While the documents are staged at the singulator nip, the pre-feed rollers urge the documents forwardly while the retard roller 162 urges the documents rearwardly. This may lead to the documents buckling in response to the opposing forces. Thebuckled documents would likely cause a jam, which would temporarily stop processing of further documents. Therefore, preferably the apparatus includes structure for supporting the documents to prevent the documents from buckling. Specifically,preferably the device includes a pair of wire guides 156 that corrugate the documents.
The wire guides 156 are disposed along the document path through the singulator 150, generally parallel to the document path. The wire guides 156 are vertically spaced apart from one another. The upper wire guide is positioned vertically abovethe singulator rollers 152, 154, 160, 162 and the lower wire guide is positioned vertically below the singulator rollers. Furthermore, the singulator drive rollers 152, 160 project horizontally between the wire guides 156. Accordingly, the points ofcontact between the documents and the singulator drive rollers 152, 160 and guide rails 156 are spaced apart from one another transverse the document path. In this way, the three points of contact between the documents and the singulator drive rollers152,160 and guide rails 156 deform the documents into a corrugated pattern along the length of the documents. This corrugation stiffens the documents, preventing the documents from buckling in response to the opposing feed/retard forces in thesingulator 150.
The drive roller 160 and retard roller 162 each comprise a tire that circumscribes the roller, forming an engagement surface that engages the documents. Preferably, the tires are formed of an elastomeric material. For instance, preferably thedrive roller is formed of a natural rubber and the retard roller tire is formed of foam, such as closed cell urethane. The tire materials are selected so that the drive tire has a higher coefficient of friction than the retard tire and the retard tirehas a higher coefficient of friction than the engagement surface of the pre-feed rollers 152, 154. In addition, the tire materials are selected so that the friction between the drive and retard rollers and each document engaged by the drive and retardrollers is greater than the frictional force between the documents.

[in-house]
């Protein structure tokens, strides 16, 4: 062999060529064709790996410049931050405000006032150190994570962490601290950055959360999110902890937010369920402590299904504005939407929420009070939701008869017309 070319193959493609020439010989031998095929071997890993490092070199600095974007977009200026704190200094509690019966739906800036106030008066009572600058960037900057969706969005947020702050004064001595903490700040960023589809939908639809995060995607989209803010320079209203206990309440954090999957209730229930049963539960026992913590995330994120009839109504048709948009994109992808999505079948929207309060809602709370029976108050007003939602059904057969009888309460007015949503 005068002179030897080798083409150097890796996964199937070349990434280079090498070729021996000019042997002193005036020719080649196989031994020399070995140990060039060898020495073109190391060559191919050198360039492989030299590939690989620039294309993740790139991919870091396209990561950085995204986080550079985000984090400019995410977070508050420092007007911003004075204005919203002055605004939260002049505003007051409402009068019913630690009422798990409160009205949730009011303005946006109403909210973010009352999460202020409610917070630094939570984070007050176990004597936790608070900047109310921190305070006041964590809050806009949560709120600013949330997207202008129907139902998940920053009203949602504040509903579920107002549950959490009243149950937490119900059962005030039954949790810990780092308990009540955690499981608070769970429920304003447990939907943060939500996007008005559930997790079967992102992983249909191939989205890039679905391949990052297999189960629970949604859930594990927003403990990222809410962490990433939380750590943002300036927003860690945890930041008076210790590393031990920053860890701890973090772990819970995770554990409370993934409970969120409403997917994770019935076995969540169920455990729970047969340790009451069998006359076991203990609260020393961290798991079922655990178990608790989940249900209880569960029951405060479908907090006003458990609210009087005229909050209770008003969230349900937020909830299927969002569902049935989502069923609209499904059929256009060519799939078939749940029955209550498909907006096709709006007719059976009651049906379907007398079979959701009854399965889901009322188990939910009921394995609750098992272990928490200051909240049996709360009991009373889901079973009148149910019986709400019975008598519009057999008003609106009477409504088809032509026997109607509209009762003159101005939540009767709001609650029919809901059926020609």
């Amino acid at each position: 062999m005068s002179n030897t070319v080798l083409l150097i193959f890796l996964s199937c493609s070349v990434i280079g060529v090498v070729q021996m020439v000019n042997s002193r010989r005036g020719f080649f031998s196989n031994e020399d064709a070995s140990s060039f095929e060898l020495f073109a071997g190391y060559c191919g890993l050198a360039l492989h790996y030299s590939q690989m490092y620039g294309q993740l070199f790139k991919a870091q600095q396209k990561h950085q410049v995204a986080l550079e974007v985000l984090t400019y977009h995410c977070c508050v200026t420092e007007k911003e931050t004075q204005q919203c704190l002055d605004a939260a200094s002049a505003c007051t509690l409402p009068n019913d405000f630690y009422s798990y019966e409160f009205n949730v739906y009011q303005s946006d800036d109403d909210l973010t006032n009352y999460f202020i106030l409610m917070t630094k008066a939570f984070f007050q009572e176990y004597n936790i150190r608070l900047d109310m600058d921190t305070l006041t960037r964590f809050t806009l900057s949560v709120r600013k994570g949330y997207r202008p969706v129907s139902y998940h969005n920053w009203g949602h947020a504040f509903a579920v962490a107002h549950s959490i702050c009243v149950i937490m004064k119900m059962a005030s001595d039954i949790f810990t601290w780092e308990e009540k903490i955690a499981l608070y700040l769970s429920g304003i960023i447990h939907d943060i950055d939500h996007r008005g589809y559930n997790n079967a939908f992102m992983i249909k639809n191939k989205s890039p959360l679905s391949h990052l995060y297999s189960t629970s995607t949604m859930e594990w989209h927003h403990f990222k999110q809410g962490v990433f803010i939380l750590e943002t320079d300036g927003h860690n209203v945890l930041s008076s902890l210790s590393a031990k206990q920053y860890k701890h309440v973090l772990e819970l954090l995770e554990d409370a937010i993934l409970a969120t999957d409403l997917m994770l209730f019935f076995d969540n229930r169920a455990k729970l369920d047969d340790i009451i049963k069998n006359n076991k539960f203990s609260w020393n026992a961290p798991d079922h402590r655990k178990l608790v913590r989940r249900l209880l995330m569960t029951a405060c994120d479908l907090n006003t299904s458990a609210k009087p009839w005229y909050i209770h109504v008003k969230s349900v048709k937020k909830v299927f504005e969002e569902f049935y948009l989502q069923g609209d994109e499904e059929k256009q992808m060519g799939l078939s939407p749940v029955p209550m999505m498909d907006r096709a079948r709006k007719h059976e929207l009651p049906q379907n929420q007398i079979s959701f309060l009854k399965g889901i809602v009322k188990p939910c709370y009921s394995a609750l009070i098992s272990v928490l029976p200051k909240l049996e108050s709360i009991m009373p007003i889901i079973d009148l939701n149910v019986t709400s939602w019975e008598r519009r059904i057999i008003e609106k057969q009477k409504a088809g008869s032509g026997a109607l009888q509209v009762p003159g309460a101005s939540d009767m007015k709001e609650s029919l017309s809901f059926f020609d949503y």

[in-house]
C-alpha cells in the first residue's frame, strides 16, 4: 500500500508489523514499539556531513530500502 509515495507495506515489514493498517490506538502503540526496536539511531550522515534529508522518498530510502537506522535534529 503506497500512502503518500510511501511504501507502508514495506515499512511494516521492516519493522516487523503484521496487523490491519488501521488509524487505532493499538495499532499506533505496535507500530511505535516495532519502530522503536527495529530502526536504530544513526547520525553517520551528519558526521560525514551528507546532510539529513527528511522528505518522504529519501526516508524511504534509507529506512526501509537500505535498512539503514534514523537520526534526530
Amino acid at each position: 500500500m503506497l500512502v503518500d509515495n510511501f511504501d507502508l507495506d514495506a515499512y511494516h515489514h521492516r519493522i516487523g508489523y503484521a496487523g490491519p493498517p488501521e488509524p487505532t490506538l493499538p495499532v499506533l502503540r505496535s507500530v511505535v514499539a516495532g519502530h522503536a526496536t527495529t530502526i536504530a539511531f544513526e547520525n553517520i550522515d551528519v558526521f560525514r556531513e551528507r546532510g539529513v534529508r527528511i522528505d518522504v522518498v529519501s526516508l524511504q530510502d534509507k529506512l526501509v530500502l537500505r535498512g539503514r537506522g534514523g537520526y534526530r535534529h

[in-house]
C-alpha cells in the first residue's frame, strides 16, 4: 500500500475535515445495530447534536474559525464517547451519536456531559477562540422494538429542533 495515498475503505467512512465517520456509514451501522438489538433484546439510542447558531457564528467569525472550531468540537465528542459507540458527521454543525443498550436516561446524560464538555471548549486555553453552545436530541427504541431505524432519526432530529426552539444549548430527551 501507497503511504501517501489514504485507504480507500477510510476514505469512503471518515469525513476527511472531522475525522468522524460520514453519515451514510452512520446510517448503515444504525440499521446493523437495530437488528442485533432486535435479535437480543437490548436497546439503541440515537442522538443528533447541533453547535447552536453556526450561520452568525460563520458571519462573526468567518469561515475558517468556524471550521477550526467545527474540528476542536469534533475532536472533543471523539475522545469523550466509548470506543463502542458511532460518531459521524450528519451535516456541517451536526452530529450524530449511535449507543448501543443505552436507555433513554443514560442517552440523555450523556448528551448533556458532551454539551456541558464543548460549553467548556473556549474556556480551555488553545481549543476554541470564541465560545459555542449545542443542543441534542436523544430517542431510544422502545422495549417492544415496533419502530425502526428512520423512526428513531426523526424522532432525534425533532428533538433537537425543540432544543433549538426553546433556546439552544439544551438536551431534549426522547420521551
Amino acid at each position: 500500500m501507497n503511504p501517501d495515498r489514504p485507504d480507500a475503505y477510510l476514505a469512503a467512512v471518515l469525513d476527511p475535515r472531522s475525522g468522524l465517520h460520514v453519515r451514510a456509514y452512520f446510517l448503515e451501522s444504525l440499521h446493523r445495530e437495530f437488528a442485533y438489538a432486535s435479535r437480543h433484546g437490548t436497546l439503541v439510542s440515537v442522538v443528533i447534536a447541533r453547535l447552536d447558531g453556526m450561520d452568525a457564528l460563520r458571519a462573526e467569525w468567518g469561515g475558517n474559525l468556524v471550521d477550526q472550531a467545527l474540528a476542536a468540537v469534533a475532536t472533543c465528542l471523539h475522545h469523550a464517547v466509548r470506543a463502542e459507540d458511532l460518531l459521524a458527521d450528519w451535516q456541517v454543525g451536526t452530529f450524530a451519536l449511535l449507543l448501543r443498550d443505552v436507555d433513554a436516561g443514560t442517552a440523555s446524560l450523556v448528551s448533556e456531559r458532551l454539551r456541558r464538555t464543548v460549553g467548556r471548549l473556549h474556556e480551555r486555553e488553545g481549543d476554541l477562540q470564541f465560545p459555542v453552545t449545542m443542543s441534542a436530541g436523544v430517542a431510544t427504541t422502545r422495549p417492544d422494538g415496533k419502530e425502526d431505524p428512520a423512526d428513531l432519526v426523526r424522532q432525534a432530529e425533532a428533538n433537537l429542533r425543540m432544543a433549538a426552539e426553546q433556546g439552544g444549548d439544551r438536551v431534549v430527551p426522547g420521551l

The singulator 150 is configured to singulate two or more but preferably less than twelve documents. For clarity, the following explanation describes the operation of the singulator 150 singulating three documents. The pre-feed rollers 152, 154urge the documents toward the singulator nip. After the leading edge of the documents pass the singulation sensor 158, the system controller 19 controls the drive clutch and the retard clutch so that the drive pulley 160 and the retard pulley 162 areengaged with the drive source. The drive pulley 160 engages the first document and the retard pulley 162 engages the third document, with the second document disposed between the first and second documents.
The drive pulley 160 drives the first document forward, while the retard pulley 162 drives the second and third documents rearwardly to hold back the second and third documents against the forward feed force of the pre-feed rollers and theforward feed force corresponding to the frictional force between the first document and the second document. The drive pulley 160 drives the first document into a system transport 15 nip, which conveys the first document downstream. Preferably thesystem transport 15 operates at a higher speed than the speed of the documents as they are conveyed through the singulator 150.
A singulator exit sensor 165 disposed along the document path downstream from the drive roller 160 identifies the leading edge of the first document while the drive roller remains in engagement with the first document. After the exit sensor 165identifies the leading edge of the first document, the system controller 19 controls the drive clutch to disengage the drive roller 160 from the drive source so that the drive roller idles.
The system transport 15 engages the first document and pulls it through the singulator. During this time, the retard roller 162 continues to drive the second and third documents upstream. After the first document is pulled through thesingulator, the wrap spring drive clutch recoils to drive the drive roller in the opposite direction so that the drive roller temporarily drives the second document upstream. The drive roller 160 then engages the drive source and the retard clutchdisengages the drive source to allow the second document to be fed into the singulator nip. The retard clutch then re-engages the drive source so that the retard roller 162 urges the third document rearwardly. The second document is then fed throughthe singulator in the same way as the first document described above. After the second document is conveyed through the singulator, the third document is conveyed through the singulator to the system transport 15. In this way, the singulator 150singulates the first, second and third documents, so that the documents are serially fed into the system transport 15.